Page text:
Thursday, December 22, 2011


I am a little embarrassed to even tell about the dumb-headed error we made regarding our quick trip to Tacoma this week. One of our goals was to visit the Glass Museum and another, The Tacoma Art Museum. We discovered when we arrived on Tuesday that both museums, indeed all the museums in Tacoma, close on both Monday and Tuesday during the winter months. What?? Impossible!—Sorry. Possible. My error. I know museums tend to be closed on Mondays. Tuesday didn't occur to me and I didn't check. So we threw ourselves into the Puget Sound and that was the last that was seen or heard of us  re-thought our strategy and had fun in spite of our poor planning.

Lucky us. We had decided to stay at the Hotel Murano, named for the famous island of glass artisans near Venice, Italy. Tacoma's identity, you see, is all about glass art since native son Dale Chihuly became famous and built his Museum of Glass in Tacoma. The Hotel Murano took the theme and ran with it.

I took this photo of the front desk as Ray was checking us in.. Everything about the hotel is cool and beautiful.

Even the elevators are beautiful with fused glass panels similar to the one at the front desk.

The hotel is filled with art, mostly glass art, but in the lobby I spotted a screen print by a favorite artist, and another Washington native, Chuck Close.

In a large display case was this intricate piece by Italian artist, Lucio Bubacco.

A closer look shows that it includes figures blowing and forming glass over glass flames. Magical.

In the grand corridor and staircase leading the meeting rooms off the lobby is this installation of three glass "Viking Boats" by Danish artist, Vibeke Skov.

Each floor of the hotel  features a different glass artist, with an example of their work and photos of them at work in their studios lining the main hallway. Beautifully presented. We started at the top floor and walked down each hallway, viewing each display. Did we miss the glass museum? Maybe we did, but this was certainly a wonderful art viewing experience. Here is the piece featured on our floor—the first thing you see as you exit the elevator.

Fish Hanger #49, Hiroshi Yamano

Another that I loved. These are Danish, but made me think of the Japanese rice bowls I keep coming back to. So cold and lovely.

Nests, Tobias Mohl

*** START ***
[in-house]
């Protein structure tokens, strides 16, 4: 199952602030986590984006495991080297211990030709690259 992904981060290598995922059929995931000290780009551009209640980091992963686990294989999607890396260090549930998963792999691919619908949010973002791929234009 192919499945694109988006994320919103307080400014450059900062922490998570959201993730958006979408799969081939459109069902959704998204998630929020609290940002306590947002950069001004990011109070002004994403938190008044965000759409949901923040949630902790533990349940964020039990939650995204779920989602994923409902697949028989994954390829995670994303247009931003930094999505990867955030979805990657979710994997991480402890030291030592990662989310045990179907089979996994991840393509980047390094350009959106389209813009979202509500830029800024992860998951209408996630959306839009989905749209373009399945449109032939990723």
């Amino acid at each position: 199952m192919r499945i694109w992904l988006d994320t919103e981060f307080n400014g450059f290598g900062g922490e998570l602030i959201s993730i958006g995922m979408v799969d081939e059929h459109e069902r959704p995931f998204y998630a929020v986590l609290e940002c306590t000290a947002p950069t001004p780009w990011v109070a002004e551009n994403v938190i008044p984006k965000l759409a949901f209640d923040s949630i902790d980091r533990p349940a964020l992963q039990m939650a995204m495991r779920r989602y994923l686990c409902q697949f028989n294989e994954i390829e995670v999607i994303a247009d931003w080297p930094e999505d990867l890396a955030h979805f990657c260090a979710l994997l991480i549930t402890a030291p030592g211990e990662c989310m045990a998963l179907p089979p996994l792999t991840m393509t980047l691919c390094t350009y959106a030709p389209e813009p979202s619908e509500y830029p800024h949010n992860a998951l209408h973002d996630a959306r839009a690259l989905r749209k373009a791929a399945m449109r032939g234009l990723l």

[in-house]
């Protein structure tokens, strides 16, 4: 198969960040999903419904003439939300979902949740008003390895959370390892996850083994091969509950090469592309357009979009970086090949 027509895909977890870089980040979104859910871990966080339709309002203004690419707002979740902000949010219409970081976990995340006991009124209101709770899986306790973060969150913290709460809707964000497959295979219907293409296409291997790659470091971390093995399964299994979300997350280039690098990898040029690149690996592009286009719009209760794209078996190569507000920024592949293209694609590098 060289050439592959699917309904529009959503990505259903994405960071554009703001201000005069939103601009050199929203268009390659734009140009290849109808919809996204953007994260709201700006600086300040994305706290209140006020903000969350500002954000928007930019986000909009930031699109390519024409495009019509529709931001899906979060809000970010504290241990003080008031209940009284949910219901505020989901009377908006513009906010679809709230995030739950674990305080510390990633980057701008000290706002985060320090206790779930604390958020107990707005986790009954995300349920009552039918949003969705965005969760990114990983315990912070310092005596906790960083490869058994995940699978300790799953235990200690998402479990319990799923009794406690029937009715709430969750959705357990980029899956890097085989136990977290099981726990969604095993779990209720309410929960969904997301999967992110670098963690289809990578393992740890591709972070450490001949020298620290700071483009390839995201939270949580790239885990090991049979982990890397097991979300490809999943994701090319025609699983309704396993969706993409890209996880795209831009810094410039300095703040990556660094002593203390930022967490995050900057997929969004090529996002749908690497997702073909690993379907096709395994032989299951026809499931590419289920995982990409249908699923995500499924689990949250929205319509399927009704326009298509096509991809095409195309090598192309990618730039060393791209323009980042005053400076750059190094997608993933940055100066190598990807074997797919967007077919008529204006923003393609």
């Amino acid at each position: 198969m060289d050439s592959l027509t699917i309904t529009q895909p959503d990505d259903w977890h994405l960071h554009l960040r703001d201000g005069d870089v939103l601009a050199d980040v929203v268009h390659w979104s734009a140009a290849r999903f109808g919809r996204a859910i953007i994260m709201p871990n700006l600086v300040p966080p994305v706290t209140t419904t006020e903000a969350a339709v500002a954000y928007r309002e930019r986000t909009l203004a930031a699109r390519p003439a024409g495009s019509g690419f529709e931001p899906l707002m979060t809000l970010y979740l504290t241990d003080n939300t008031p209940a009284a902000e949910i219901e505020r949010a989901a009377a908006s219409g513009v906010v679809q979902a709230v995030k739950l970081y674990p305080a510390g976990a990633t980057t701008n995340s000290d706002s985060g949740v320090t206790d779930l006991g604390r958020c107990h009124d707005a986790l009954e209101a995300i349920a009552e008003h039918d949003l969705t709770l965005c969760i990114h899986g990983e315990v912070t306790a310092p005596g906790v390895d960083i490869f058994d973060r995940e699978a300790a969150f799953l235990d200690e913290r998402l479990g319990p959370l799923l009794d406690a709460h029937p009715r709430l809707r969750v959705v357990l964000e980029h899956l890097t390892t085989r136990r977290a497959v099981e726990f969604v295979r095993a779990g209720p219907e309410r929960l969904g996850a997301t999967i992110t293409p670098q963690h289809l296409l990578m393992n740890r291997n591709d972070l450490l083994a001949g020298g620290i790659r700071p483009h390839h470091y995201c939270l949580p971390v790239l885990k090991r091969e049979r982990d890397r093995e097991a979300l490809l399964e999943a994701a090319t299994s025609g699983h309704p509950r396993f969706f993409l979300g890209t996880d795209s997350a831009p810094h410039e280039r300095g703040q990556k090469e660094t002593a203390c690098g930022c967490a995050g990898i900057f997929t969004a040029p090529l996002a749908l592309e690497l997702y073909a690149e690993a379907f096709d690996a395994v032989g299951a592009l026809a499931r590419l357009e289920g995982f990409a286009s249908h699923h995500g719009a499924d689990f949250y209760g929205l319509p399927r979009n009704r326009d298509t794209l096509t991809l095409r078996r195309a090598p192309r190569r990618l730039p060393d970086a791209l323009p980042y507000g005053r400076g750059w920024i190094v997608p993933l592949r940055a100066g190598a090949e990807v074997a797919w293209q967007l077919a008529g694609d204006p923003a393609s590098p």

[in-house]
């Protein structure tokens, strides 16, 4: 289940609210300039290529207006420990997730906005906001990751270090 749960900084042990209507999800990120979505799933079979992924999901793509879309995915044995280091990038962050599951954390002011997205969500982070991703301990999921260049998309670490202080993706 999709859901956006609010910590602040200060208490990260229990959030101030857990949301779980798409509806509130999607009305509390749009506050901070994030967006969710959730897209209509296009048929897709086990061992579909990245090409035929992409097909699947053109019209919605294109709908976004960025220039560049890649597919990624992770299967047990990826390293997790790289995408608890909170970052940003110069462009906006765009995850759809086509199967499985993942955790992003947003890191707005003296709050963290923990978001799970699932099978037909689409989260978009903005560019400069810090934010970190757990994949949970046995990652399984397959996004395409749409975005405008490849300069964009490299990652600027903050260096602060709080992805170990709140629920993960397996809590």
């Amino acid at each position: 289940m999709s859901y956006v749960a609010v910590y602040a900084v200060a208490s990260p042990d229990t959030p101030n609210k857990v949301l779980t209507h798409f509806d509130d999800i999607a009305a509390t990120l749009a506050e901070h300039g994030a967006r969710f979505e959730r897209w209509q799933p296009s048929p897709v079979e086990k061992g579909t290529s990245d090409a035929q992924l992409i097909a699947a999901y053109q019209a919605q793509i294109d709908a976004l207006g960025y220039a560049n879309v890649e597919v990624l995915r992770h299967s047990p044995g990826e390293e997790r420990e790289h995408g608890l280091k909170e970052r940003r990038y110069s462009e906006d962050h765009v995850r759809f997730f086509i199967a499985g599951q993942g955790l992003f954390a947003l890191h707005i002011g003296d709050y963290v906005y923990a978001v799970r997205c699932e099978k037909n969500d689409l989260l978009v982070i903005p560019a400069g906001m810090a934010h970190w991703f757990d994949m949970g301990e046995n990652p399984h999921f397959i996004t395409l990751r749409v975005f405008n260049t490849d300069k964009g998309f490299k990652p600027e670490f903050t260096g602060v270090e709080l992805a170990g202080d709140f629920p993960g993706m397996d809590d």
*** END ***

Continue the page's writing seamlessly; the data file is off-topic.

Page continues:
And so much more than I am showing you. We spent hours wandering the hotel, looking at the art.

We walked through the theater district and the old downtown, across the Bridge of Glass and into the shops around the museums. A cold mist rose from the Sound and we headed back to the hotel for a drink and a card game.

Twilight view from our hotel room.

We walked down the street to the beautiful Thai Restaurant that my friends and I dined at last summer, when we were in Tacoma for the APWQ show at the convention center. We justified a sumptuous dinner and extravagant bottle of wine by reminding ourselves of the museum fees we had saved.

The next day, the Solstice dawned, with the sun rising from behind Mt. Rainier, seen out that same window.

The train trip home, along Puget Sound and the Columbia River was frosty and beautiful. We read and napped and arrived home ready to take on Christmas.


  1. You certainly made a lemonade experience out of the lemon you were handed!

  2. What a fun day! Am I envious? You bet I am.

  3. We stayed there on our last trip to Tacoma, it was wonderful seeing so many different types of glass in this setting. To bad about the museums being closed, sounds like something I'd do

  4. I am going to schedule a trip to Tacoma so we can stay in that hotel. (So what if my brother lives in Shelton!) What a gorgeous hotel. The photo of Mt. Rainer made me long for Seattle. I am so happy that your trip was fun. Have a very Merry Christmas! I wish I could be there to watch Sofia open her gifts. She is at the age where Christmas is magical. Enjoy!

  5. What a great photo exhibit. We may have to hang out there on our next visit to Tacoma. Is Murano walking distance from the Museums?

    Thanks, Terry. And Merry merry to you and yours.

  6. Terry, thanks for the beautiful report and pictures from your Tacoma trip. Wish I could get back there for another visit with Margaret Miller in Bremerton--one of the best memories of my life! I know living that close you will get back to the Museum of Glass, soon I hope! With more pictures!
    Martha Ginn

  7. I wondered about that hotel when we walked by it, with that dramatic green glass sculpture out front. You and Ray obviously made the best of your less-than-optimal planning!

    I love Chuck Close's work; the detail is wonderful, and so unexpected the first time you have a chance to examine it up, uh, close. Who was the subject of that portrait, anyone whose name we'd recognize?